Whether you’re wealthy or poor, everyone needs an estate plan. It’s important your assets and family are taken care of after you die, and it’s also important you have everything in order so as not to create contention among those you love. If you don’t have a plan in place, a probate court could decide what happens to your property. The following are four documents to be sure you include in your estate plan.
A living trust is something that comes into effect the moment it is notarized. There are certain assets and funds you will place in the trust, naming a certain individual as the trustee over the trust. The trustee will be required to carry out your requests, which can sometimes be distribution of property while you are still alive. Loans can be taken from the trust for your beneficiaries, but only if you have stated that option in your original trust arrangement.
Your will should detail all of your property and what you want to have happen to it. It will contain every piece of property you own at the time of your death, except for that which you’ve placed in a trust. Even if you have a trust, you should also have a will. If you’ve already bequeathed assets to certain family members, you should be sure to name those in your will. For example, if you’ve verbally promised your retirement account to your brother, name him as the beneficiary in your will.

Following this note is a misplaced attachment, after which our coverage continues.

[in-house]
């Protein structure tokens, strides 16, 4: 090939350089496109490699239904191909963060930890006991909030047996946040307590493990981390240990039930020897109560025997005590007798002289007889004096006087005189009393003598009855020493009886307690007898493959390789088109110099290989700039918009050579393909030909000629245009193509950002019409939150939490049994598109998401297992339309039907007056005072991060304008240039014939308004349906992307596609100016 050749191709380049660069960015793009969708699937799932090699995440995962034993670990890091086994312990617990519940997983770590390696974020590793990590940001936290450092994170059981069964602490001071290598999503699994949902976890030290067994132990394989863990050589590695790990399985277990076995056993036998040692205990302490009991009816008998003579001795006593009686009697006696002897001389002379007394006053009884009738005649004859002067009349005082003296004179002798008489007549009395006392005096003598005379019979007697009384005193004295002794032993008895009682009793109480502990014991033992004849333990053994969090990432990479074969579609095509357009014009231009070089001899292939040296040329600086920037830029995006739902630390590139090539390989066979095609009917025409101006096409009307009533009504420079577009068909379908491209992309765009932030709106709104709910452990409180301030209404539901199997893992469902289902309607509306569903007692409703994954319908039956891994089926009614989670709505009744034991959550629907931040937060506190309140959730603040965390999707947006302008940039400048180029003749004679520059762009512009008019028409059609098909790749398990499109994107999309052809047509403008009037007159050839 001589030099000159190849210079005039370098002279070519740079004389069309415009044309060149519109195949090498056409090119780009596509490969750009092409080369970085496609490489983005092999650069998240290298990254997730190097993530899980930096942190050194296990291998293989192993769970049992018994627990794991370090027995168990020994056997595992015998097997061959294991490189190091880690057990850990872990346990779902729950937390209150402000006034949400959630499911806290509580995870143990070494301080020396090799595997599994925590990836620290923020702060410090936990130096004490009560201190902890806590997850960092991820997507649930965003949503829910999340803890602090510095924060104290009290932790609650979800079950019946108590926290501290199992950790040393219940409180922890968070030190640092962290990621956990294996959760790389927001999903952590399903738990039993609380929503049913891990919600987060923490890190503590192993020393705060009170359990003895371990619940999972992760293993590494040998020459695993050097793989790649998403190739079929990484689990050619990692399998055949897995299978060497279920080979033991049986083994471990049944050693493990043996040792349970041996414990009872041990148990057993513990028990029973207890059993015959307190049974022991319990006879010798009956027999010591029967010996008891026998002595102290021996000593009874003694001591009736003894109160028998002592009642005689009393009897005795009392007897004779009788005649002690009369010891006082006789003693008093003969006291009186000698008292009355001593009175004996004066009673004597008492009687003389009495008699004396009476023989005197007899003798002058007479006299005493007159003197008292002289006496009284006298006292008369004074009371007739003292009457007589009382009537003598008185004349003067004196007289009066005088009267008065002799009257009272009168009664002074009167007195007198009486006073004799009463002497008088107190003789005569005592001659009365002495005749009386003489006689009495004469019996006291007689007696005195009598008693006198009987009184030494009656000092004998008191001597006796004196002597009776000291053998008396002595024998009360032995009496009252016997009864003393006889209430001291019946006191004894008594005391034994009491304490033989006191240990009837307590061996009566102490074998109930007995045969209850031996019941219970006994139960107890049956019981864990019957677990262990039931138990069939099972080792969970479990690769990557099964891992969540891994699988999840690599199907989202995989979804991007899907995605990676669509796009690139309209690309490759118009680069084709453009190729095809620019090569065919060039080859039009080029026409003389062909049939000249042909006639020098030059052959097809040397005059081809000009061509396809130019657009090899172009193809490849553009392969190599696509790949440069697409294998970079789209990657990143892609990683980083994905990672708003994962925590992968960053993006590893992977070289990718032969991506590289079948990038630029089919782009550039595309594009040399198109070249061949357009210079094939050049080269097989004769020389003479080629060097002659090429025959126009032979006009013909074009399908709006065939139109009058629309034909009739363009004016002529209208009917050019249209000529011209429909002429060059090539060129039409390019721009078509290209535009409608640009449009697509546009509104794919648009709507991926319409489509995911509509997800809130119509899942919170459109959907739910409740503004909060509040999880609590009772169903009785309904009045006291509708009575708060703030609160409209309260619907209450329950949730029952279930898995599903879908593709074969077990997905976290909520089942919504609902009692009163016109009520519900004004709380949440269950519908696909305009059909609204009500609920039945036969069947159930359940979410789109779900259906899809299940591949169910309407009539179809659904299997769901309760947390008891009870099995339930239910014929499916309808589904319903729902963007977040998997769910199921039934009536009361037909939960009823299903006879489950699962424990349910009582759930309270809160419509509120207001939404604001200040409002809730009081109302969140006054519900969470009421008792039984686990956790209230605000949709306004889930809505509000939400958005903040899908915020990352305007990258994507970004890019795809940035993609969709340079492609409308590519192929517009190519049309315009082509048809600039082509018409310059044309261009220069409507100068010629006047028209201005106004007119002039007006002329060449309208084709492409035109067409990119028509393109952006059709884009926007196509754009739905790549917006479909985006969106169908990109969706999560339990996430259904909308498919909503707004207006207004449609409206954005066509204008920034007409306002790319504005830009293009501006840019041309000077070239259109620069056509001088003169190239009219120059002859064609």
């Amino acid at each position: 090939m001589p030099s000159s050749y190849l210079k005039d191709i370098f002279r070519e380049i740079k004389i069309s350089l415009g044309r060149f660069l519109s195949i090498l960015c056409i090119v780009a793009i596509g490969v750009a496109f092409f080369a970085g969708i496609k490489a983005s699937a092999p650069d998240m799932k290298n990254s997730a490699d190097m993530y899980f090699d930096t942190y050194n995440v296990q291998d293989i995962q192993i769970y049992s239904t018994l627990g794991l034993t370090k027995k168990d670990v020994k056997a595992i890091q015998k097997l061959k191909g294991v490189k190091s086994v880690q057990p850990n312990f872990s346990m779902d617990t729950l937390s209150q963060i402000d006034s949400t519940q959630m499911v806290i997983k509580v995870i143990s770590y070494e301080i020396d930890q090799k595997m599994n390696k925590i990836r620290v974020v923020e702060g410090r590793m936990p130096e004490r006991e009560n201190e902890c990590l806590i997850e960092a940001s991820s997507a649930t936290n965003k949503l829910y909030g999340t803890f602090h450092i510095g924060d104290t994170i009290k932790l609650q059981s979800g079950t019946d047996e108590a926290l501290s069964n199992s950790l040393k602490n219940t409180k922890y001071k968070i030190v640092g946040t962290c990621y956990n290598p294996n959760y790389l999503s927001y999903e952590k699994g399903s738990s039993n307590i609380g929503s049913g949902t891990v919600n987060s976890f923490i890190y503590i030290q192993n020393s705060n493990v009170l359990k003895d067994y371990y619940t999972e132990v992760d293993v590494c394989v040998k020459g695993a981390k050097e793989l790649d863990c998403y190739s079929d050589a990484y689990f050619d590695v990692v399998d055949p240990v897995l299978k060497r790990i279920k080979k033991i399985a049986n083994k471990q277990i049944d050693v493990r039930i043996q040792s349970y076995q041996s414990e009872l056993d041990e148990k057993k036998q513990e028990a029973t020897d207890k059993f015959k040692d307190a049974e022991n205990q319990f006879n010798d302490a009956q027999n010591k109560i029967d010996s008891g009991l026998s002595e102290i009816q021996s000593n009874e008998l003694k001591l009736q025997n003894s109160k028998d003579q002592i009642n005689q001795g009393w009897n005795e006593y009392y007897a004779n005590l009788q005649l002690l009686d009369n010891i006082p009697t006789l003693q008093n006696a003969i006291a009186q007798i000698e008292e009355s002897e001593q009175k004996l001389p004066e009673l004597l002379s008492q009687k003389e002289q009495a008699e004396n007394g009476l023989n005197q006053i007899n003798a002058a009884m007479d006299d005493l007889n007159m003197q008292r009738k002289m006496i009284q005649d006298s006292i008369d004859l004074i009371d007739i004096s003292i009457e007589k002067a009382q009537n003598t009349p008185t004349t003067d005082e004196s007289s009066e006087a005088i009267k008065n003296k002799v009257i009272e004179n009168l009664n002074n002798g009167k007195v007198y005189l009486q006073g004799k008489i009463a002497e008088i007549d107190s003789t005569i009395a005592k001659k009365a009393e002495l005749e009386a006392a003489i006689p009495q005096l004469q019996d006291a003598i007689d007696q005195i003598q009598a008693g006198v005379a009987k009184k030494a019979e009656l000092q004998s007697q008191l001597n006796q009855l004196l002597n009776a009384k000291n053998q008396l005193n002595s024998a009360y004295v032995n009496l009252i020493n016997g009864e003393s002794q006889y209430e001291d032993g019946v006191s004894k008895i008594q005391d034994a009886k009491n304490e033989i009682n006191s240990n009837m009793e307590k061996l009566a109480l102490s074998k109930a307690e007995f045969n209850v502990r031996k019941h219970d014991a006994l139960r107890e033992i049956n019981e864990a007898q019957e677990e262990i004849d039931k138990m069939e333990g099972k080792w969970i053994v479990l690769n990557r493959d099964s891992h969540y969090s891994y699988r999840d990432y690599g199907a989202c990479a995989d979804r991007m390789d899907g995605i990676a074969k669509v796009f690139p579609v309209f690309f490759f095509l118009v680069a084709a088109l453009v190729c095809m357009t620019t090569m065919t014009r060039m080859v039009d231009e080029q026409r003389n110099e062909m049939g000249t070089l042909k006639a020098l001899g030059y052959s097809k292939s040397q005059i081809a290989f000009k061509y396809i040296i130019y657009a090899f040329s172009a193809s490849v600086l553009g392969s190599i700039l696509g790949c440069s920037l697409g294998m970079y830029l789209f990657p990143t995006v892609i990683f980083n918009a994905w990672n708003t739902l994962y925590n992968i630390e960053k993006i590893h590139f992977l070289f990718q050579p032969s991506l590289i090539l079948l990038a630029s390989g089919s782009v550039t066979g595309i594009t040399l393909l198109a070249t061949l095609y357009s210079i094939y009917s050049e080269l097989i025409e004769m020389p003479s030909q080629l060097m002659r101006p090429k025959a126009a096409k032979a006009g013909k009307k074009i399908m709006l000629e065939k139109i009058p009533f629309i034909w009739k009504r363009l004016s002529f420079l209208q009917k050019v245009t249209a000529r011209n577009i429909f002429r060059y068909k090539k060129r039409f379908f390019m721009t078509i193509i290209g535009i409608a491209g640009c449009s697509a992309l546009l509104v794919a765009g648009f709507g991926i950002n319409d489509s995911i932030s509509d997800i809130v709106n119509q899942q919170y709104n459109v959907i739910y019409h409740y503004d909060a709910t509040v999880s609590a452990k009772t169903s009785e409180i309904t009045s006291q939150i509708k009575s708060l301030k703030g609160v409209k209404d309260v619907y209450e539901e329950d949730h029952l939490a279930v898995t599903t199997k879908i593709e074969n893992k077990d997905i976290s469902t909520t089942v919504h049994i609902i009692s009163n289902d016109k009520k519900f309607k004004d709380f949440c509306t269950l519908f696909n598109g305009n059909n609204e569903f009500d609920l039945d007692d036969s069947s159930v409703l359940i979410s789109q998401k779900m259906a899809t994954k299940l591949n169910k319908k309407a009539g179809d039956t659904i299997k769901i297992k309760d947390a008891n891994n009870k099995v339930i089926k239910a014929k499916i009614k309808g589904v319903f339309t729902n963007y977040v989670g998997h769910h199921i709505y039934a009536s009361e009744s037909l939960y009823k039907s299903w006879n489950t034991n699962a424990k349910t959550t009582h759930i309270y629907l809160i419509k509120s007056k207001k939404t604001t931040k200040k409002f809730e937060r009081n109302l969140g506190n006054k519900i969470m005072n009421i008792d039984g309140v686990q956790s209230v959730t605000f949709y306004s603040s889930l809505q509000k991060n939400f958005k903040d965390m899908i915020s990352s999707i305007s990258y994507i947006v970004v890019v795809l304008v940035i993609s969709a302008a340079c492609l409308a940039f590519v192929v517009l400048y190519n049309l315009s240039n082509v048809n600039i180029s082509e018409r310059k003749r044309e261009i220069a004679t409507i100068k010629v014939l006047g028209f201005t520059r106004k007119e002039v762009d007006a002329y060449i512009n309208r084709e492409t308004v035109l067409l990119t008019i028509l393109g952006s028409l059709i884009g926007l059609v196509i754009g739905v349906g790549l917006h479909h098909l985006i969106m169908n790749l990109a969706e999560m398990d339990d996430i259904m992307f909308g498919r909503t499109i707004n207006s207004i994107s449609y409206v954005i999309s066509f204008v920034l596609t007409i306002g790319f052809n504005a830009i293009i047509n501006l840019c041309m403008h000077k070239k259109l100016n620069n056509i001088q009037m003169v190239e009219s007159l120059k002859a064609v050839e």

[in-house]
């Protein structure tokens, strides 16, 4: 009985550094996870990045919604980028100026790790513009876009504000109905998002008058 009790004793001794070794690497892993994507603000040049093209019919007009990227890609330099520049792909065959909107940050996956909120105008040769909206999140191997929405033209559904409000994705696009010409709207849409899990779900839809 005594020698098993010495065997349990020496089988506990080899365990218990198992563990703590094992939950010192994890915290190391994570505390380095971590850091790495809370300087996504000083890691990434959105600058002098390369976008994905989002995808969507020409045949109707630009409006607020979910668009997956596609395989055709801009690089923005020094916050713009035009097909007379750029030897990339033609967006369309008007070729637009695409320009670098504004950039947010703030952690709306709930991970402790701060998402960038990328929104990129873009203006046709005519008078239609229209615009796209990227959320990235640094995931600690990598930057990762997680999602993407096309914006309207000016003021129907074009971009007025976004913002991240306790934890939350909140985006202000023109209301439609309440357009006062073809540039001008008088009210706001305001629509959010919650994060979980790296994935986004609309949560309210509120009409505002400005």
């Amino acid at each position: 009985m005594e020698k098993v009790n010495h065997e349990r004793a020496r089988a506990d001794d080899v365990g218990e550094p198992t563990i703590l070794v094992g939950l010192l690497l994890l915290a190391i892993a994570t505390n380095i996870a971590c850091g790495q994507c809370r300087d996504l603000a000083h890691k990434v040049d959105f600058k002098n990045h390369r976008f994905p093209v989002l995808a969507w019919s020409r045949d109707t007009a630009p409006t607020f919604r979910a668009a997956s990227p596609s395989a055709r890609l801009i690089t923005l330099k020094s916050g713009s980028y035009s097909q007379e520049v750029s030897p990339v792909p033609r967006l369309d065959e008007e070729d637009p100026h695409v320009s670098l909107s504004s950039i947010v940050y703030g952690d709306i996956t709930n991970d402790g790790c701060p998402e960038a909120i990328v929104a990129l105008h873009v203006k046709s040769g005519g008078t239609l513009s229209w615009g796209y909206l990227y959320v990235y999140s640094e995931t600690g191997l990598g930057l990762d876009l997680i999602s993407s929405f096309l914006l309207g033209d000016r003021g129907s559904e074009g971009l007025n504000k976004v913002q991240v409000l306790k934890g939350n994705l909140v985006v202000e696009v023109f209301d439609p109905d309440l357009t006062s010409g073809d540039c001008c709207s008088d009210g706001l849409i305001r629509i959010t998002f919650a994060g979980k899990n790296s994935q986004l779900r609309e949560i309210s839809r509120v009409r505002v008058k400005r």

If you have children who are minors at the time of your death, you’ll want to be sure they are properly cared for by someone you can count on. Consider asking someone who is close to your family, who shares the same values, who will allow your children to carry on as normal a life as possible and someone who is smart with finances. If you are worried about the financial aspect and all your children will inherit, you can name a separate financial guardian who will manage your children’s inheritance.
Letter of Intent
In many cases, a letter of intent is not legally valid, but it could be in other cases. A letter of intent is something you’ll write for your executors or beneficiaries with specific instructions about a particular piece of property. You might also detail funeral requests you have.
Getting Started With Your Estate Plan
These four elements are only the beginning. Contact a living trust lawyer today, like the best trust lawyer, to learn more about the other elements that should be a part of your estate plan.